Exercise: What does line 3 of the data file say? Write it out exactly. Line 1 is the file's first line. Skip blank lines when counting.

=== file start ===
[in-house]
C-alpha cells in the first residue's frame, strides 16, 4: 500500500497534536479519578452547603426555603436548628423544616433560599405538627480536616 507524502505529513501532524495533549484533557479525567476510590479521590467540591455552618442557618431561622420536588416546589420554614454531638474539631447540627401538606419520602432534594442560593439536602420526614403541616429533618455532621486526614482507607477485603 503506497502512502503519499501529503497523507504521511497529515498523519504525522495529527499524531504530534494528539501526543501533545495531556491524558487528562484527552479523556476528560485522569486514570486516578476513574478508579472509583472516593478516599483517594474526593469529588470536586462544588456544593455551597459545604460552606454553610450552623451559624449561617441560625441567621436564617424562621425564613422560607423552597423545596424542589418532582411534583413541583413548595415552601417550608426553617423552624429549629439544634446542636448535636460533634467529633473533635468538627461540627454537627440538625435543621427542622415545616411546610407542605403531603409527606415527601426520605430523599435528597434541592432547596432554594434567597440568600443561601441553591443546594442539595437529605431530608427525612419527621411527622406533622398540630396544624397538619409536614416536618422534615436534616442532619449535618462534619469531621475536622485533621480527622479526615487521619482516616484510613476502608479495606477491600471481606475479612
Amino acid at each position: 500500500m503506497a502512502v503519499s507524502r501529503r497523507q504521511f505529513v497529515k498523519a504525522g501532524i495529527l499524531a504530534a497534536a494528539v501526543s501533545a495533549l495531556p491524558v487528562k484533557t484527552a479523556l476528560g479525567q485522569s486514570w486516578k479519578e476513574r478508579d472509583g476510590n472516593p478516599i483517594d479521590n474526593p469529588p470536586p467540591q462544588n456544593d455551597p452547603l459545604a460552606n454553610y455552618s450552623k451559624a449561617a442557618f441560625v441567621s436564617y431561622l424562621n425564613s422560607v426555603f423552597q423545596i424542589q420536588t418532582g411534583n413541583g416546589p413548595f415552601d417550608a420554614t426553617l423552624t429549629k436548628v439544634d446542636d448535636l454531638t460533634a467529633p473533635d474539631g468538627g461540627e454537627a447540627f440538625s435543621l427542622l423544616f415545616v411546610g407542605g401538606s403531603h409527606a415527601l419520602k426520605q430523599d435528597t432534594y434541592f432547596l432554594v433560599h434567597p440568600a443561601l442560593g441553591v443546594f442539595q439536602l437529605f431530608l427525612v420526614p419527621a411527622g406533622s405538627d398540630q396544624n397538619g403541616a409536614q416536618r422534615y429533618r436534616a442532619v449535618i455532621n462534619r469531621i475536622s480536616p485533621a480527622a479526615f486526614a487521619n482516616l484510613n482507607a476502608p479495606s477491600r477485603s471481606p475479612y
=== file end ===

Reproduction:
Amino acid at each position: 500500500m503506497a502512502v503519499s507524502r501529503r497523507q504521511f505529513v497529515k498523519a504525522g501532524i495529527l499524531a504530534a497534536a494528539v501526543s501533545a495533549l495531556p491524558v487528562k484533557t484527552a479523556l476528560g479525567q485522569s486514570w486516578k479519578e476513574r478508579d472509583g476510590n472516593p478516599i483517594d479521590n474526593p469529588p470536586p467540591q462544588n456544593d455551597p452547603l459545604a460552606n454553610y455552618s450552623k451559624a449561617a442557618f441560625v441567621s436564617y431561622l424562621n425564613s422560607v426555603f423552597q423545596i424542589q420536588t418532582g411534583n413541583g416546589p413548595f415552601d417550608a420554614t426553617l423552624t429549629k436548628v439544634d446542636d448535636l454531638t460533634a467529633p473533635d474539631g468538627g461540627e454537627a447540627f440538625s435543621l427542622l423544616f415545616v411546610g407542605g401538606s403531603h409527606a415527601l419520602k426520605q430523599d435528597t432534594y434541592f432547596l432554594v433560599h434567597p440568600a443561601l442560593g441553591v443546594f442539595q439536602l437529605f431530608l427525612v420526614p419527621a411527622g406533622s405538627d398540630q396544624n397538619g403541616a409536614q416536618r422534615y429533618r436534616a442532619v449535618i455532621n462534619r469531621i475536622s480536616p485533621a480527622a479526615f486526614a487521619n482516616l484510613n482507607a476502608p479495606s477491600r477485603s471481606p475479612y